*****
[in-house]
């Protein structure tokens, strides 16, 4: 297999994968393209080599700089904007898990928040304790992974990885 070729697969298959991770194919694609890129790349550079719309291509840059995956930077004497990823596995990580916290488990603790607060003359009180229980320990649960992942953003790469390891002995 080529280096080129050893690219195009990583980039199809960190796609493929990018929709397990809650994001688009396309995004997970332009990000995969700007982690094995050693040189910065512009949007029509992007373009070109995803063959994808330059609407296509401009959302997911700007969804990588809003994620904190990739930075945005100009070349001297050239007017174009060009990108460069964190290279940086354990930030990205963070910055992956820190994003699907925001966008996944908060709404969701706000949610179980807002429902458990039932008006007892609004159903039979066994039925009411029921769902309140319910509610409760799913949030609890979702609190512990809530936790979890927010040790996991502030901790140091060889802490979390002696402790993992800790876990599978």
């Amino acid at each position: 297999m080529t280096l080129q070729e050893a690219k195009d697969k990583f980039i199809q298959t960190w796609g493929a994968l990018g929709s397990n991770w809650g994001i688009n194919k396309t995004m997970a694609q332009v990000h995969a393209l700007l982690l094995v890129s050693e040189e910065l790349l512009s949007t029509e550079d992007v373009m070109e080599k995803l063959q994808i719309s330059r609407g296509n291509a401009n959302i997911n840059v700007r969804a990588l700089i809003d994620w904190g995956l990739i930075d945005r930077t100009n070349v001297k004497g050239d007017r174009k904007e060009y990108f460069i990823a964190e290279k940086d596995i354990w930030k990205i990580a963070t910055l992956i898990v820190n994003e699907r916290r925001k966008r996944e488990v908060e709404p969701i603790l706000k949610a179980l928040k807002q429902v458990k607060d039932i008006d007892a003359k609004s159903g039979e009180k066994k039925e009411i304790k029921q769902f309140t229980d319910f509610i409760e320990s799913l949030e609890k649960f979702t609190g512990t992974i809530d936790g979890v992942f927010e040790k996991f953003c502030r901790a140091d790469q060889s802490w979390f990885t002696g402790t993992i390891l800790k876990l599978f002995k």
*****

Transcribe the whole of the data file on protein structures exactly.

[in-house]
């Protein structure tokens, strides 16, 4: 297999994968393209080599700089904007898990928040304790992974990885 070729697969298959991770194919694609890129790349550079719309291509840059995956930077004497990823596995990580916290488990603790607060003359009180229980320990649960992942953003790469390891002995 080529280096080129050893690219195009990583980039199809960190796609493929990018929709397990809650994001688009396309995004997970332009990000995969700007982690094995050693040189910065512009949007029509992007373009070109995803063959994808330059609407296509401009959302997911700007969804990588809003994620904190990739930075945005100009070349001297050239007017174009060009990108460069964190290279940086354990930030990205963070910055992956820190994003699907925001966008996944908060709404969701706000949610179980807002429902458990039932008006007892609004159903039979066994039925009411029921769902309140319910509610409760799913949030609890979702609190512990809530936790979890927010040790996991502030901790140091060889802490979390002696402790993992800790876990599978």
């Amino acid at each position: 297999m080529t280096l080129q070729e050893a690219k195009d697969k990583f980039i199809q298959t960190w796609g493929a994968l990018g929709s397990n991770w809650g994001i688009n194919k396309t995004m997970a694609q332009v990000h995969a393209l700007l982690l094995v890129s050693e040189e910065l790349l512009s949007t029509e550079d992007v373009m070109e080599k995803l063959q994808i719309s330059r609407g296509n291509a401009n959302i997911n840059v700007r969804a990588l700089i809003d994620w904190g995956l990739i930075d945005r930077t100009n070349v001297k004497g050239d007017r174009k904007e060009y990108f460069i990823a964190e290279k940086d596995i354990w930030k990205i990580a963070t910055l992956i898990v820190n994003e699907r916290r925001k966008r996944e488990v908060e709404p969701i603790l706000k949610a179980l928040k807002q429902v458990k607060d039932i008006d007892a003359k609004s159903g039979e009180k066994k039925e009411i304790k029921q769902f309140t229980d319910f509610i409760e320990s799913l949030e609890k649960f979702t609190g512990t992974i809530d936790g979890v992942f927010e040790k996991f953003c502030r901790a140091d790469q060889s802490w979390f990885t002696g402790t993992i390891l800790k876990l599978f002995k």